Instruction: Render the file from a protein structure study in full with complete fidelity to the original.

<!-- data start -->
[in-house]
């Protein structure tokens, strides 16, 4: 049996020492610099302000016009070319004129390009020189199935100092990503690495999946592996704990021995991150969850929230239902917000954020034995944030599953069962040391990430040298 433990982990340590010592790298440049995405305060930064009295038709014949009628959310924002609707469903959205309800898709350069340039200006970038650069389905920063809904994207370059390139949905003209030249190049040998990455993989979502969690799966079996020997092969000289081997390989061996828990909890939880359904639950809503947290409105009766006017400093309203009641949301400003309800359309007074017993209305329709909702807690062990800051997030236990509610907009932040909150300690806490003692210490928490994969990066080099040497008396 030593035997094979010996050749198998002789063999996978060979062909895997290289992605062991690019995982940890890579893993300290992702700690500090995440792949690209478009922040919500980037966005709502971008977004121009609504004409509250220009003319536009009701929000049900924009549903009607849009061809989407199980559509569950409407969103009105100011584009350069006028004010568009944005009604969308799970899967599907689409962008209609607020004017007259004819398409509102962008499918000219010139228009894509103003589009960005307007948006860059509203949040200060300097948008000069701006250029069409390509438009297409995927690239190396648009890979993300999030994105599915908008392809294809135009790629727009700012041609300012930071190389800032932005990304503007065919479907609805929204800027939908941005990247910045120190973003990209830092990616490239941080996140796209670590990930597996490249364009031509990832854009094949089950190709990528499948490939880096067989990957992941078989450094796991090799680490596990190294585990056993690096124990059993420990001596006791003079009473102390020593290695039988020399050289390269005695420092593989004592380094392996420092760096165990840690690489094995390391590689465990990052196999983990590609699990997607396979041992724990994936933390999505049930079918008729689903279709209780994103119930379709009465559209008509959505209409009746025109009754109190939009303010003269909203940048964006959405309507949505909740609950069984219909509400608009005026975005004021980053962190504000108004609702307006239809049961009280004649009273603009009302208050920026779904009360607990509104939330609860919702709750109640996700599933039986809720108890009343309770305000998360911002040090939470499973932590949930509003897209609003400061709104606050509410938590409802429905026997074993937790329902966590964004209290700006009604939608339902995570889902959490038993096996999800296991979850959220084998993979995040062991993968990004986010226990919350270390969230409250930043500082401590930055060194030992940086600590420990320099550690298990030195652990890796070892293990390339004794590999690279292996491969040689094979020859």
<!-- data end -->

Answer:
[in-house]
């Protein structure tokens, strides 16, 4: 049996020492610099302000016009070319004129390009020189199935100092990503690495999946592996704990021995991150969850929230239902917000954020034995944030599953069962040391990430040298 433990982990340590010592790298440049995405305060930064009295038709014949009628959310924002609707469903959205309800898709350069340039200006970038650069389905920063809904994207370059390139949905003209030249190049040998990455993989979502969690799966079996020997092969000289081997390989061996828990909890939880359904639950809503947290409105009766006017400093309203009641949301400003309800359309007074017993209305329709909702807690062990800051997030236990509610907009932040909150300690806490003692210490928490994969990066080099040497008396 030593035997094979010996050749198998002789063999996978060979062909895997290289992605062991690019995982940890890579893993300290992702700690500090995440792949690209478009922040919500980037966005709502971008977004121009609504004409509250220009003319536009009701929000049900924009549903009607849009061809989407199980559509569950409407969103009105100011584009350069006028004010568009944005009604969308799970899967599907689409962008209609607020004017007259004819398409509102962008499918000219010139228009894509103003589009960005307007948006860059509203949040200060300097948008000069701006250029069409390509438009297409995927690239190396648009890979993300999030994105599915908008392809294809135009790629727009700012041609300012930071190389800032932005990304503007065919479907609805929204800027939908941005990247910045120190973003990209830092990616490239941080996140796209670590990930597996490249364009031509990832854009094949089950190709990528499948490939880096067989990957992941078989450094796991090799680490596990190294585990056993690096124990059993420990001596006791003079009473102390020593290695039988020399050289390269005695420092593989004592380094392996420092760096165990840690690489094995390391590689465990990052196999983990590609699990997607396979041992724990994936933390999505049930079918008729689903279709209780994103119930379709009465559209008509959505209409009746025109009754109190939009303010003269909203940048964006959405309507949505909740609950069984219909509400608009005026975005004021980053962190504000108004609702307006239809049961009280004649009273603009009302208050920026779904009360607990509104939330609860919702709750109640996700599933039986809720108890009343309770305000998360911002040090939470499973932590949930509003897209609003400061709104606050509410938590409802429905026997074993937790329902966590964004209290700006009604939608339902995570889902959490038993096996999800296991979850959220084998993979995040062991993968990004986010226990919350270390969230409250930043500082401590930055060194030992940086600590420990320099550690298990030195652990890796070892293990390339004794590999690279292996491969040689094979020859």